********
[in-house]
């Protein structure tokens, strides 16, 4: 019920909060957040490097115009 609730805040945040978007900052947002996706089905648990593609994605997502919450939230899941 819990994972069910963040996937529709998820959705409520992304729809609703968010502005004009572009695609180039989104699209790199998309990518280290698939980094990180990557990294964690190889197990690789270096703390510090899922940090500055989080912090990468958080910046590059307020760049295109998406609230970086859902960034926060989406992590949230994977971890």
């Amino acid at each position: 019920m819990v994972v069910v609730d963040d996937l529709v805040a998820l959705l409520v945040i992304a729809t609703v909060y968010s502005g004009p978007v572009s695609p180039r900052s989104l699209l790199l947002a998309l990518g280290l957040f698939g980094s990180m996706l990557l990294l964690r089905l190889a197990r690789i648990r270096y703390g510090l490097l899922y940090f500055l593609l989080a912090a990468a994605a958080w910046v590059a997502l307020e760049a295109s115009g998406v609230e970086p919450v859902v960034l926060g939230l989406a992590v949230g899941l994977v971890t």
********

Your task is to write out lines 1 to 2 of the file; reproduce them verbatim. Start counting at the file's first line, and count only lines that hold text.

[in-house]
């Protein structure tokens, strides 16, 4: 019920909060957040490097115009 609730805040945040978007900052947002996706089905648990593609994605997502919450939230899941 819990994972069910963040996937529709998820959705409520992304729809609703968010502005004009572009695609180039989104699209790199998309990518280290698939980094990180990557990294964690190889197990690789270096703390510090899922940090500055989080912090990468958080910046590059307020760049295109998406609230970086859902960034926060989406992590949230994977971890």